Case Law Details

Case Name : Madhu M.B vs The Commercial Tax Officer (Kerala High Court)
Appeal Number : W. A. No.1802 of 2017
Date of Judgement/Order : 30/08/2017
Related Assessment Year :
Courts : All High Courts (6281) Kerala High Court (354)

Madhu M.B vs The Commercial Tax Officer (Kerala High Court)- It was held that where as the statutory provisions in relation to search, seizure, detention and release thereof is provided under section 129 of CGST Act, 2017, the Department cannot deviate from the said provisions in order to pass an order which is against such provisions contained in the Act.

Relevant Text of the Judgment

3. The respondent herein, a dealer registered under the KVAT Act and migrated to CGST Act, had purchased a consignment of plywoods from a manufacturer at Perumbavoor, and was transporting the same. The goods were detained by the appellants and Ext.P5 notice under Section 129(3) of the Central/State Goods and Services Tax Act, 2017 was issued. The notice contains the irregularities which led to the detention and the irregularity, in substance, is that there were no nexus between the documents accompanied and the actual goods under transport. It was challenging Ext.P5, the writ petition was filed. By the judgment under appeal, the writ petition was disposed of directing the second appellant to make a fresh assessment computing the value of the goods and the tax payable under the CGST Act and SGST Ordinance together with penalty. It was also ordered that on payment of 50% of such demand along with execution of a simple bond, the goods shall be released. It is this judgment which is challenged before us.

4. On hearing the rival submissions made at the Bar, we find that Section 129 of the CGST Act and SGST ordinance provides for detention, seizure and release of goods and conveyances in transit. The amounts payable on the passing of the final order are those specified in sub-section 1. Sub-section 5 provides that on payment of the amount referred to in sub-section 1, all proceedings in respect of the notice specified in sub-section 3 shall be deemed to be concluded. The statute also make provisions for release of the goods pending passing of the order under sub-section 1. Section 129(2) provides that, the provisions of Section 67(6) shall apply for detention and seizure of goods and conveyances. Section 67(6) provides that, the goods seized shall be released, on a provisional basis, upon execution of a bond and furnishing of a security, in such manner and of such quantum, respectively, as may be prescribed or on payment of applicable tax, interest and penalty payable, as the case may be. Rule 140 provides that, the seized goods may be released on a provisional basis upon execution of a bond for the value of goods in FORM GST INS-04 and furnishing of a security in the form of a Bank Guarantee equivalent to the amount of applicable tax, interest and penalty payable.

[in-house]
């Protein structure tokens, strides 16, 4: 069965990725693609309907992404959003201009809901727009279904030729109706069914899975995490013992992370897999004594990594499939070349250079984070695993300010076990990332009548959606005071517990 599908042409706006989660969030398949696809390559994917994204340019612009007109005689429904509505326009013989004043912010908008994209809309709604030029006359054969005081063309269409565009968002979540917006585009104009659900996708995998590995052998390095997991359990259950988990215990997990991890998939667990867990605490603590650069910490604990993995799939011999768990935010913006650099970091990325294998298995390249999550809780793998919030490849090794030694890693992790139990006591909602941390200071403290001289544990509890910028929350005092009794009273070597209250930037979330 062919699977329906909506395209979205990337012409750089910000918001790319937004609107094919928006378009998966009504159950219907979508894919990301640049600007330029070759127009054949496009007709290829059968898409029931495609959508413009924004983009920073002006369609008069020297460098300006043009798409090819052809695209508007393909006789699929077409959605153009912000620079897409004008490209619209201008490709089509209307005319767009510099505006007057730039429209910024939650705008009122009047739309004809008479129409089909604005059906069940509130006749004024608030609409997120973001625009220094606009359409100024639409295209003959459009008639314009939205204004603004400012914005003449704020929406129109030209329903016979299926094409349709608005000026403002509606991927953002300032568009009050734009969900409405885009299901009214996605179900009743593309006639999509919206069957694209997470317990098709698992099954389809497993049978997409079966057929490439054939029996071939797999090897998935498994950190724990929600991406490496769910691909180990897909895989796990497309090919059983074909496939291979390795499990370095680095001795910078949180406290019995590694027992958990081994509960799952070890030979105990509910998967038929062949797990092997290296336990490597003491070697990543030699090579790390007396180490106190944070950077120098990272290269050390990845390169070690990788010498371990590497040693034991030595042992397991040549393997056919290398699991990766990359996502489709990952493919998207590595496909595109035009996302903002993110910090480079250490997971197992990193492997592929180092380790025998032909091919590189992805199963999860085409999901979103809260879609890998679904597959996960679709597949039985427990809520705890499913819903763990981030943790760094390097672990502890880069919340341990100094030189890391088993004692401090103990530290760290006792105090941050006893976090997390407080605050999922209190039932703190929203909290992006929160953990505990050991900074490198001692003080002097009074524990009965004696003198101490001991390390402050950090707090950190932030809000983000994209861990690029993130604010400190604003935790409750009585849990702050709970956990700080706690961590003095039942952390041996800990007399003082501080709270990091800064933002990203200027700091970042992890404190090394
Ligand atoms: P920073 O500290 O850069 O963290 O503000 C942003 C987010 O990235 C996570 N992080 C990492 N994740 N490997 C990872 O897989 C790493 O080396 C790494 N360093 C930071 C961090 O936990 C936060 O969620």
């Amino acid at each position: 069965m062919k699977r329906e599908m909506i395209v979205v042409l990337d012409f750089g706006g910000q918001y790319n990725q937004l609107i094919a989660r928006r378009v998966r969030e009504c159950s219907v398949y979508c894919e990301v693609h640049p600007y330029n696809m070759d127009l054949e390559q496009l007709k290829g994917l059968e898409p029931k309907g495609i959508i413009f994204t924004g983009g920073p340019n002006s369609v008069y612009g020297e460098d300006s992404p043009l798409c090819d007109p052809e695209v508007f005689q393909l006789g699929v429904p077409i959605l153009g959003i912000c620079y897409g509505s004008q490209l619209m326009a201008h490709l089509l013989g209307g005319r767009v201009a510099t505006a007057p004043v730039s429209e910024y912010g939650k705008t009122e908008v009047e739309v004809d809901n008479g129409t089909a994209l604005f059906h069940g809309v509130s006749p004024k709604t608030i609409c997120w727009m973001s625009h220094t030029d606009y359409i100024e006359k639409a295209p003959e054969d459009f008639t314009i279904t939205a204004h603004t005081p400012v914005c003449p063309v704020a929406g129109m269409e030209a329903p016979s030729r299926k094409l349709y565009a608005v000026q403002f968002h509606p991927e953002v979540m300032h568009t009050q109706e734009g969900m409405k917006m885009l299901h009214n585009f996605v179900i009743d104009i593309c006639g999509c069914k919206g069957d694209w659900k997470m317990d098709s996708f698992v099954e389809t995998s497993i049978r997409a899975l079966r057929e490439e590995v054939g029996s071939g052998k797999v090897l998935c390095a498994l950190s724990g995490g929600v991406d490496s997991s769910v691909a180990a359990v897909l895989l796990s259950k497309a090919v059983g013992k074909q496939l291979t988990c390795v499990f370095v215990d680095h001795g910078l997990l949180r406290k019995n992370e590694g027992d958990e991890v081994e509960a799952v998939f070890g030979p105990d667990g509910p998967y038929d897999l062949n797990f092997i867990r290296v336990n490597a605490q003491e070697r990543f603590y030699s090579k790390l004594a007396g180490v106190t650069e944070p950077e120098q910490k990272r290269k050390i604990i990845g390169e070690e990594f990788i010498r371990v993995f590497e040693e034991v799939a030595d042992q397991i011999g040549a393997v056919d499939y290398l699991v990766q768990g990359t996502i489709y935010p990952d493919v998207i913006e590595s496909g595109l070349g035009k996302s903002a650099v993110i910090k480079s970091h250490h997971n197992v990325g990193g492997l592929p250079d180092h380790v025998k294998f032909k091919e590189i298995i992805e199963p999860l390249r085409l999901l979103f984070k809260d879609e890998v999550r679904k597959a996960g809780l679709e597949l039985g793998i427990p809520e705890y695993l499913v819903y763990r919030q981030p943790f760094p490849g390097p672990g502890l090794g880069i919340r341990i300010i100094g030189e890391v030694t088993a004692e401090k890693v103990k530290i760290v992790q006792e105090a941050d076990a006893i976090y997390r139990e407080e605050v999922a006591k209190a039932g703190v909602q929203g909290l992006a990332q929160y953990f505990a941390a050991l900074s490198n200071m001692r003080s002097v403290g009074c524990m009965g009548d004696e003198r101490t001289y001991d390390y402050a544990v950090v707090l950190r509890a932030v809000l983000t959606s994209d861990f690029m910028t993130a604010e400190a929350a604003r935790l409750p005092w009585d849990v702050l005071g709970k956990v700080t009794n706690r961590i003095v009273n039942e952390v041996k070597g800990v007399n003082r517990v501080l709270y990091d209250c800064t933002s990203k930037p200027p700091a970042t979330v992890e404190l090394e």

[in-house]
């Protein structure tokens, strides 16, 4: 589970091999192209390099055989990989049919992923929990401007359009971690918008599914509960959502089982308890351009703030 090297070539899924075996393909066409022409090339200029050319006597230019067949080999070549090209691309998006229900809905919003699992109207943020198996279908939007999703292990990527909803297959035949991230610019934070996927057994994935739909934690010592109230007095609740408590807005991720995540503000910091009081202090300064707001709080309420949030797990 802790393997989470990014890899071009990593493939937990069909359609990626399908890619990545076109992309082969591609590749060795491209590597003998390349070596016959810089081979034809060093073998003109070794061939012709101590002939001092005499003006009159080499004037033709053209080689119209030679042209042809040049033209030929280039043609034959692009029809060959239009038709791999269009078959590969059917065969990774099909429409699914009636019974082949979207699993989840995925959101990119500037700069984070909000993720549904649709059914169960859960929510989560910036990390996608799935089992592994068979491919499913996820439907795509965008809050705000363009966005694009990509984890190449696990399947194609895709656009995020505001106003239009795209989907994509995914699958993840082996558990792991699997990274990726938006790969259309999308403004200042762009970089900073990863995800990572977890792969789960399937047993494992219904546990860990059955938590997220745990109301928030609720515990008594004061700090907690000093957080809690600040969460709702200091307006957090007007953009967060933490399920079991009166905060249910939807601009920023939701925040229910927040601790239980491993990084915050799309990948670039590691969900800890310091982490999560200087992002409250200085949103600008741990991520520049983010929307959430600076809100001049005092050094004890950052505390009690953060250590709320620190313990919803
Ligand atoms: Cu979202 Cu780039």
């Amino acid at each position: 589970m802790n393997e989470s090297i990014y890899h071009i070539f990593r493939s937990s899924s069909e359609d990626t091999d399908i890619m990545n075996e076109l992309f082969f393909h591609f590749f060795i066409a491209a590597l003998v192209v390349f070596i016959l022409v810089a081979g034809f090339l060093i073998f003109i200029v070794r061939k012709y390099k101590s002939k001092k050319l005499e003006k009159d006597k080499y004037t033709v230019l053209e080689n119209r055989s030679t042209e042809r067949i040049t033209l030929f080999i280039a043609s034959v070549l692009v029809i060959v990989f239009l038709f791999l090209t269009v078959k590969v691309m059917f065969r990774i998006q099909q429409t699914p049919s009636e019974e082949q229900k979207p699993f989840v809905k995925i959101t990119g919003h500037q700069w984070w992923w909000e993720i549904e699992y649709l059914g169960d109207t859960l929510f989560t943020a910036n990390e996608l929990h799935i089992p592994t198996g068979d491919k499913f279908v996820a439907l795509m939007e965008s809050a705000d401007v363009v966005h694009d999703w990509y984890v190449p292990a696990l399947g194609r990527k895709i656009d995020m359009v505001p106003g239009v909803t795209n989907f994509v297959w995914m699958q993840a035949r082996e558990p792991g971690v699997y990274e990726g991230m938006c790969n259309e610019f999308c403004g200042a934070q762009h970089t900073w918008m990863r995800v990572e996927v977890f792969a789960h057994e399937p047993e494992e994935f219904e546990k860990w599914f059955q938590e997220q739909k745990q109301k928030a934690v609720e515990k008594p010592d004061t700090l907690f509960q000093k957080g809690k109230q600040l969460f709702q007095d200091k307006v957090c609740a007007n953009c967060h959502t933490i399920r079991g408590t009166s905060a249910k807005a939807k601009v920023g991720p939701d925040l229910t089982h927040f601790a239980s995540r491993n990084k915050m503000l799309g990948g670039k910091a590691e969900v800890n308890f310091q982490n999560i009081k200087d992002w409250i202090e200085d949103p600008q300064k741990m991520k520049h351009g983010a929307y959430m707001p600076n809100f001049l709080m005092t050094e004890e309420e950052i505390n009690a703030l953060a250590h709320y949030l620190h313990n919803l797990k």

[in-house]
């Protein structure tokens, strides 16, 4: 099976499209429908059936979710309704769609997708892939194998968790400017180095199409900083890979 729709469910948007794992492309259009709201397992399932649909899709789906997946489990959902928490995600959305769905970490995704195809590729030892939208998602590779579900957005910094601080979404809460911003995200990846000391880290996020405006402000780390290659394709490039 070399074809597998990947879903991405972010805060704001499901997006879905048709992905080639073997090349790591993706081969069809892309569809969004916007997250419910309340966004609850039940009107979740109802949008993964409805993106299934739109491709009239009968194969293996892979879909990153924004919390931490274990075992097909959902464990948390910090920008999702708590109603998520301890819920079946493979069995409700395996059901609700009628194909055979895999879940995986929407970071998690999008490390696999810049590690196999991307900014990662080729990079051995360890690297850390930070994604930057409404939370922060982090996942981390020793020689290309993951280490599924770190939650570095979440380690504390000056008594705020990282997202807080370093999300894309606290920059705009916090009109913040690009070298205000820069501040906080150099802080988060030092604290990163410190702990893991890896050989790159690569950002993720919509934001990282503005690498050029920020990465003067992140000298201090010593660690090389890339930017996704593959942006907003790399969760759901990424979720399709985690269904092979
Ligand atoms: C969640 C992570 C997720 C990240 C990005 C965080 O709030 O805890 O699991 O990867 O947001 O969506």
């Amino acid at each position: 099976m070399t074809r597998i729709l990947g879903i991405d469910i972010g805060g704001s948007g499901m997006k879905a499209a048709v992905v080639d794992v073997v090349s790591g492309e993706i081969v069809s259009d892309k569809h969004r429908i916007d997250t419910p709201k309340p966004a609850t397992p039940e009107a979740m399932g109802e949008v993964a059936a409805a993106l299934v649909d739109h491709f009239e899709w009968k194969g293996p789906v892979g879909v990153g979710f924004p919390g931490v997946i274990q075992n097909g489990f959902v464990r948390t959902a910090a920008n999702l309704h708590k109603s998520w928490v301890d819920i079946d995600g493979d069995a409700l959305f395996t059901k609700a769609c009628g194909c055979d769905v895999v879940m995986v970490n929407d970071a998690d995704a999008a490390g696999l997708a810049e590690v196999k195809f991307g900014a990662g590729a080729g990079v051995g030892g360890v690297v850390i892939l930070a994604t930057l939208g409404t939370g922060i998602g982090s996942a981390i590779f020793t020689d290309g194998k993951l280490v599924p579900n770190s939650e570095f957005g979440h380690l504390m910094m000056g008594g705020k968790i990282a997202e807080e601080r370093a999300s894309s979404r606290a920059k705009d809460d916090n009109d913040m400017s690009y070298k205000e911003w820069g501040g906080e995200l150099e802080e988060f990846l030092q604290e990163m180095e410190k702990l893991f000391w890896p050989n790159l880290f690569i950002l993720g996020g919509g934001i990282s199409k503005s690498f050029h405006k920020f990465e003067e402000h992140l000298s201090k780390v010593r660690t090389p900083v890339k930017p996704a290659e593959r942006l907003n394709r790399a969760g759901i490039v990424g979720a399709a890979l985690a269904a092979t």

5. The above statutory provisions, therefore, provide a mechanism for adjudication following detention of goods including for the provisional release thereof pending adjudication. When the statute itself provides for such a mechanism, a deviation therefrom cannot be ordered. If that be so, the provisional release in the manner as is ordered in the judgment under appeal cannot be sustained.

6. However, taking note of the provisions of Rule 140 (2) obliging a dealer to produce the goods as and when demanded, and considering the inconvenience and prejudice that is likely to be caused on account of the delay, we need hardly emphasise the necessity for an expeditious adjudication even in cases goods are released provisionally. However, in this case, it is unnecessary for us to deal with that issue at greater length as the Government Pleader himself has agreed that the adjudication will be completed, within one week.

7. In such circumstances, we set aside the judgment under appeal and direct that the respondent shall produce a copy of this judgment before the second appellant, who thereupon, will issue necessary notice and conduct physical verification in the presence of the respondent and complete adjudication, at any rate, within one week.

8. We also give liberty to the petitioner to comply with Rule 140(1) and get provisional release on that basis.

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